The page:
It was our dad who picked us up from Heathrow the other day after our trip. He was waiting in arrivals, a smiling face in the crowd. Two weeks ago he'd been there himself. His homecoming. In three days he would be back. His departure. It's odd, in families like ours, where people keep coming and going. In families which are absence and reunion. We flow like rivers. Rivers run dry, it's a reaction to absence. Slowly, rain trickles down and the level picks up. The currents move you along as usual. There's a reunion and your river is full.

lemon-blueb-3-1.jpg
nutmeg and pear | gluten free + whole grain lemon-blueberry loaf cake (refined sugar free + dairy free easily)
nutmeg and pear | gluten free + whole grain lemon-blueberry loaf cake (refined sugar free + dairy free easily)

You learn to pick it up where you left off. Changing seasons, hair cuts, height. The same jokes, the same fights, the same people. Absence. Maybe it taught me things. You learn to appreciate someone's presence - waking up in the morning and knowing everyone is home. Small things. Seeing the coffee cup on the sideboard and knowing that someone's already awake and pottering around. Getting back from a cold, wet walk with the dogs and finding the lights on, fresh towels hanging in the hallway and knowing that someone is home. If people were around all the time, wouldn't I grow complacent? I know I do, because in the short periods that dad's work has been more from home, I just sort of get... meh, too used to it in a way. I wonder what it's like for those who have grandparents living in the same town; or where normality is having all your people under the same roof, a dad who works the 9 to 5 at an office. It's just not - not a concept to me, for some of us jobs are in other places, there are dusty port cities all over the world, nucleated families who are together but apart. The absence puts the every day, the ebb and flow, into perspective. Time seems to tumble down a waterfall. From above, from the outside, it seems to be barely moving. But deep in the swell, when you're swept up in the currents, things go fast. There are whirlpools of thoughts, everyday events that you only recollect when the spinning has stopped and you're on the other side, sitting on the banks with everyone and you're looking back and thinking "I can't believe that much time has passed". Because the truth is that it will rain. And your river will rise. And you don't notice it rising because you're in the water and totally taken along by the flow.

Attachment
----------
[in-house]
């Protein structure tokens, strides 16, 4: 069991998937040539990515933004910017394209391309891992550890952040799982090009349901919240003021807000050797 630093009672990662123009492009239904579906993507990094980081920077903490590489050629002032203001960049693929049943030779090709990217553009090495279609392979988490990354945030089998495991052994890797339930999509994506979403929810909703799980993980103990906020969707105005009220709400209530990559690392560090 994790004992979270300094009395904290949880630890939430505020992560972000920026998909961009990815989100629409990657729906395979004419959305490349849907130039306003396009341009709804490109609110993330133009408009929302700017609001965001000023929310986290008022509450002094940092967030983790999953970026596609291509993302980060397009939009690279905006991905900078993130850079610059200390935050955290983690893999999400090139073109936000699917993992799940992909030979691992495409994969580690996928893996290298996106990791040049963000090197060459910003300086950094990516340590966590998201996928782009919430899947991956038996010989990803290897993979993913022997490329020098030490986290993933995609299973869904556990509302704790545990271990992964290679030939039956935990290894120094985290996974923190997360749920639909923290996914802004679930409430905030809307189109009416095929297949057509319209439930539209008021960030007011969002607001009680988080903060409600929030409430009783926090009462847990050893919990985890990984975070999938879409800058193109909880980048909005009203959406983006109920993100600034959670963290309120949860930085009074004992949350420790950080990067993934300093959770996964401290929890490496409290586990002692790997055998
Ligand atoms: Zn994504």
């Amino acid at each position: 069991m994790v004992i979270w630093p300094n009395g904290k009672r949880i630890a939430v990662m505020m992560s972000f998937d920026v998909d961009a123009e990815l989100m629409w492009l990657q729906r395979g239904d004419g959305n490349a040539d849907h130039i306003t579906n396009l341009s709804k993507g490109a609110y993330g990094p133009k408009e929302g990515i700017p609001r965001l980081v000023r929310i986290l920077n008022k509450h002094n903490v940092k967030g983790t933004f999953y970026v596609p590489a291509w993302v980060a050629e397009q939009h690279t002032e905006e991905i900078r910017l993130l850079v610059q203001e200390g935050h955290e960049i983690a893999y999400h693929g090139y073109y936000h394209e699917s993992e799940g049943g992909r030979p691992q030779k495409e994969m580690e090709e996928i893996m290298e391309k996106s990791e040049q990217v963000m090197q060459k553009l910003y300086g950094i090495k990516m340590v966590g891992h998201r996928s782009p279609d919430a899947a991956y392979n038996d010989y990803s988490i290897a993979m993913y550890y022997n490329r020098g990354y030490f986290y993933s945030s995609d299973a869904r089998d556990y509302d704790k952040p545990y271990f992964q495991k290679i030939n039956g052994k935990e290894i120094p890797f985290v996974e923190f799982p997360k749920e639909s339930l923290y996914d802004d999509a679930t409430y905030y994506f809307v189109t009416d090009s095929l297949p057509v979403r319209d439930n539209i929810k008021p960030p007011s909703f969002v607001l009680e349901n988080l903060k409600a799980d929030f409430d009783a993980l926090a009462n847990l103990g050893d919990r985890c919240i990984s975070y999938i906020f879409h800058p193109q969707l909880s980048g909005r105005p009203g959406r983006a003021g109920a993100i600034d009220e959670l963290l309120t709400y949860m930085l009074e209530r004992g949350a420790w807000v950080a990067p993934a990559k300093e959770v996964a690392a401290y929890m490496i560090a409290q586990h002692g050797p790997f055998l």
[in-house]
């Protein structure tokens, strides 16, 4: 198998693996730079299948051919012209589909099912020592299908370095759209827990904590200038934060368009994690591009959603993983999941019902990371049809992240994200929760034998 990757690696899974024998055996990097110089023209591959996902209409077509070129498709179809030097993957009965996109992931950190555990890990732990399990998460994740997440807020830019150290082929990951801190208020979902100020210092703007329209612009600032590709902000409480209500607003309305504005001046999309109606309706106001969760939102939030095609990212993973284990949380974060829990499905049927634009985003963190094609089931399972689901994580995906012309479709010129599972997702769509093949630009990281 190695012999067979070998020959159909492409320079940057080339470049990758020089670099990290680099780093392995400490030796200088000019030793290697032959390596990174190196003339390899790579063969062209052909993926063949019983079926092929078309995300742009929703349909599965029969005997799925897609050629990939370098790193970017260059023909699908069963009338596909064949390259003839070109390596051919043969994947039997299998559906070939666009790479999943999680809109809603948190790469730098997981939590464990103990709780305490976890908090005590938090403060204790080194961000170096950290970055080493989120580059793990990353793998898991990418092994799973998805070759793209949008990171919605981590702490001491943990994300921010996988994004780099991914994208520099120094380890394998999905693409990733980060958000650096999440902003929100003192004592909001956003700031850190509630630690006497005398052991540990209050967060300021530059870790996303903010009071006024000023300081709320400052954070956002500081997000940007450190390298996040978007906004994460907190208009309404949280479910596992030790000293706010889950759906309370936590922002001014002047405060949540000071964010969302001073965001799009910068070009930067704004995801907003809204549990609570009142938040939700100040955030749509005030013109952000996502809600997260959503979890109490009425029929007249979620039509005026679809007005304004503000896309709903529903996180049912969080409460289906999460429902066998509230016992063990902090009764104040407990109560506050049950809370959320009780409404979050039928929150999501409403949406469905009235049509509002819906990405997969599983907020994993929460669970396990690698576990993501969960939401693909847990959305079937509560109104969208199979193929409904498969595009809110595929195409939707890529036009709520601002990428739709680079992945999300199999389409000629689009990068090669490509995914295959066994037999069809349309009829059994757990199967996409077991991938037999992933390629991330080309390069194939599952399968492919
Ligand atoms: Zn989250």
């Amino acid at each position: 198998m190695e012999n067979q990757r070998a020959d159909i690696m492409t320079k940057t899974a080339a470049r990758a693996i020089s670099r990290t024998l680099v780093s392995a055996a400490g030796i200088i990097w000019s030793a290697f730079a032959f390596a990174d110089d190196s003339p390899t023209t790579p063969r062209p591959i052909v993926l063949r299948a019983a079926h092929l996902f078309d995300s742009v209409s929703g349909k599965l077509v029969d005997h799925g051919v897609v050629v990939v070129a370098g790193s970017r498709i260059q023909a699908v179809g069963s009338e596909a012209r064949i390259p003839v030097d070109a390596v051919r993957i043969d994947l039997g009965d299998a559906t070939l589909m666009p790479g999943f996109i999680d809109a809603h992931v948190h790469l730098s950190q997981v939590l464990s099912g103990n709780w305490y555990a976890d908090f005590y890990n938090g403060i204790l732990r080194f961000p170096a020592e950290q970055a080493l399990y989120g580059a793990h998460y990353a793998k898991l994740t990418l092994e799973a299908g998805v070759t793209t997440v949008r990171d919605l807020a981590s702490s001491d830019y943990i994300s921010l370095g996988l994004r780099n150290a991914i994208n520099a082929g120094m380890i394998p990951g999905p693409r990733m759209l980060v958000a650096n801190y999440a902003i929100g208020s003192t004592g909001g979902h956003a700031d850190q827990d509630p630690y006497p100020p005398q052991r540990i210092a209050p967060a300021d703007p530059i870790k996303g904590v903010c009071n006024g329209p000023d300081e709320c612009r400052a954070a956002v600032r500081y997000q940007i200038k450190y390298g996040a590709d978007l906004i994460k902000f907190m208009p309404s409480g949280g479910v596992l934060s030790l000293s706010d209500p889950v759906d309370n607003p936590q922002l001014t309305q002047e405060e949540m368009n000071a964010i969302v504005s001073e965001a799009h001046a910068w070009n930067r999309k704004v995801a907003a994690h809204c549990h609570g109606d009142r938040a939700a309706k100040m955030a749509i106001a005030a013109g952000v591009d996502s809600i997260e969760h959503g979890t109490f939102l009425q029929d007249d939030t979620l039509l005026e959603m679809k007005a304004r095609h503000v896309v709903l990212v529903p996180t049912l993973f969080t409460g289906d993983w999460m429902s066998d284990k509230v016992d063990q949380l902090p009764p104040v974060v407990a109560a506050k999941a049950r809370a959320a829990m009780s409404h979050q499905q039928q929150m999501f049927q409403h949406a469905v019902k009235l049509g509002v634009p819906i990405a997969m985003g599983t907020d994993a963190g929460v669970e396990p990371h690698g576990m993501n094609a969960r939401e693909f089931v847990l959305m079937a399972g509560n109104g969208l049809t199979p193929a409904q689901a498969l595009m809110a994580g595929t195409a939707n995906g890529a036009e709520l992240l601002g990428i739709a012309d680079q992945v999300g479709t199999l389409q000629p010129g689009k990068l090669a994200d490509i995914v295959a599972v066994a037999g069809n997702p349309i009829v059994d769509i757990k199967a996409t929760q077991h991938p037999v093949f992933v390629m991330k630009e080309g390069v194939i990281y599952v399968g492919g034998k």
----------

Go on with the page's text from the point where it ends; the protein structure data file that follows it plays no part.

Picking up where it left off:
nutmeg and pear | gluten free + whole grain lemon-blueberry loaf cake (refined sugar free + dairy free easily)
nutmeg and pear | gluten free + whole grain lemon-blueberry loaf cake (refined sugar free + dairy free easily)

The last time dad was visiting I was still practicing for my driving test. This time, last week, I drove him to our local train station with a full license. The sky was smooth and slick, cool, monochrome gray, like tiles in a Kinfolk kitchen. The radio raved about the 4cm snow expected overnight and worse ice. Howling wind through the ribs of trees over the Broadland marshes, the landscape in muted green and brown, fields fallow and hedgerows bare. Dad and I stood on the platform, the wind eating through our clothing, looking over the tracks into the distance. A long straight path. We talked, just like normal, as if we were like the three other passengers. Just off to the city for the afternoon. Not that my dad had three trains and two planes and twenty four hours of travel ahead of him. Alone. But we talked, about trains and wood working and the London Underground, as dads and daughters do on drafty rail platforms in January. The train arrived on time. "Go", my dad said to me as he moved towards the carriage. The little station was eerily quiet. Down a country track, in the middle of the Broads, a part of that muted landscape. There was an old rickety bridge, the rail house needed painting, there were a few arbitrary tracks leading to it from the fields. I wanted to wait. To watch him and the train leave. But he didn't like to see me stand there. He wanted to see me go home. Always his little girl. That was absence, somewhere he'd missed me swim out of the shallows and into the channel. "Go now" he said again. Our rivers, running dry. By tomorrow they'd start filling again.

I went. Over the wooden bridge and his train left. I turned back to watch it, from the bridge, I waved to him and waved to the retreating train as it cut through the murky browns and greens.

nutmeg and pear | gluten free + whole grain lemon-blueberry loaf cake (refined sugar free + dairy free easily)
nutmeg and pear | gluten free + whole grain lemon-blueberry loaf cake (refined sugar free + dairy free easily)